That is your moment to assess the family's impact on your school's culture. That is your moment to shape the family's expectations, to let the family know what the school is asking of them, to let the family know how the school will expect the family to grow and contribute. Your work to evangelize and form the family starts in the admissions process. And if for some reason there's a problem, and the challenges with a particular family are more than you can handle, it's always easier to decline an application than expel/suspend/say good-bye to an enrolled family.

Interviews should be friendly and conversational, but also direct and productive. Here are a few widely used questions that are designed to spark discussion while uncovering a family's beliefs, attitudes, and habits:

  1. What does the family faith life look like? Do you attend church and/or pray at home?

  2. Does the idea of daily prayer excite you or does it sound burdensome?

  3. What is the culture of learning like in your home?

  4. What are your family practices with social media and technology? What kinds of constraints have you put in place?

  5. What is a favorite book? TV show? Movie? Song?

  6. What are your thoughts about the Catholic Church? Do you agree with the Church’s teachings on sexuality, marriage, and the complementarity of the sexes?

  7. To Students: How do you spend your time from 3 pm to dinner and in the evenings?

  8. To Parents: How do you see our school assisting you as primary educators?

Andrew Zwerneman is president of Cana Academy, a non-profit organization that provides training and resources for schools and teachers. For 17 years, he was the head of Trinity School at Meadow View in Falls Church, Virginia. During that time, he prioritized admissions interviews as a key tool to help shape and protect his school’s culture.

Reflecting on his leadership of Trinity School, he says one of the key questions he needed to answer through the interview process was whether the school could benefit the child—not just whether the boy or girl would willingly enter into and embrace the school’s culture. He explains:

To say yes to that question was to acknowledge that the kid needed what we had, that he or she was poor, as in needed the knowledge, loves, and practices of our school. The work of mercy we offered met those needs. If I could answer yes to both vital questions—that the young person would benefit from us and would willingly enter into the culture we offered— then I knew I had come close to or had actually landed on an acceptance. If other qualities were in place—like curiosity and music—then I had hit paydirt.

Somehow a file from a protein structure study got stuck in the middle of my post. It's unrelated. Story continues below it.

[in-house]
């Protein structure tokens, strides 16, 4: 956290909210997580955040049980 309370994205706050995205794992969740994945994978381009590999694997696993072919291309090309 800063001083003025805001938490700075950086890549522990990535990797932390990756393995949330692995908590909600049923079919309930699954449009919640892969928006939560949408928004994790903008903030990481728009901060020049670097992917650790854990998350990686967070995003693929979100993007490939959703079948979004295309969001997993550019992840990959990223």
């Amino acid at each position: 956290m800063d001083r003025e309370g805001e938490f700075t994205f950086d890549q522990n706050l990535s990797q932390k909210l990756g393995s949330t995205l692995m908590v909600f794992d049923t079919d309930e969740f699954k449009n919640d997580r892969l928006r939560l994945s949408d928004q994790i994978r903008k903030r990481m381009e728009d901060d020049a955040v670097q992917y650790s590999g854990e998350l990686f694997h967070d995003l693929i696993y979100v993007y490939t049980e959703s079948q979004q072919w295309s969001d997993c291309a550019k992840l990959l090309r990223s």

Roberts says all humans, and especially children, are a work in progress. It is not necessary for all families to perfectly understand and embrace a school’s culture at the outset of the admissions process, but it is necessary for parents to be self-aware and open to learning how to better support their children's education.

"A humble, teach-able, open family is a gift," he says. "Working with families like that is part of education and evangelism. But a family in denial, a family that is brittle and defensive, with the walls up and a skeptical spirit...that is trouble, especially in a small school where one or two unhappy families can have outsize influence."

Catholic schools have a long and beautiful tradition of accepting non-Catholic students who are willing to encounter Catholic beliefs and traditions with an open heart.

Van Hecke says it’s important to understand the Church’s desire for Catholic schools to be evangelical, but “we cannot misunderstand what that means.” First of all, he says, Canon law is clear about the responsibility of bishops and pastors to provide Catholic education for the Catholics in their jurisdiction. Therefore, our schools must evangelize and catechize our own flock first, filling the schools first with families open to being formed in Catholic culture.

He says then remaining empty seats can go to non-Catholic families who also exhibit an openness to the Catholic mission.

“Catholic or non-Catholic, school communities cannot afford to have families and students who are intellectually and culturally antithetical to the mission of the Catholic school,” he says.

Peter Crawford, headmaster of St. Jerome Institute in Washington, DC, agrees. His school accepts non-Catholic students but seeks to have the majority of its families be practicing Catholics who share the school’s educational philosophy.

“While there may be many differences between our families,” he explains, “we want all of them to be community minded, to understand education as a formation in reality and to support the meaningful challenges we offer their children and share in our final desire for their child: sanctity.”

The good news for Catholic schools is that tightening up the admissions process is as easy as having honest conversations with applying families—and being willing to turn some away. Otherwise they risk a school culture that is little different from the public school down the street, which in 1980 may not have been too bad, but unfortunately in 2023 is likely toxic.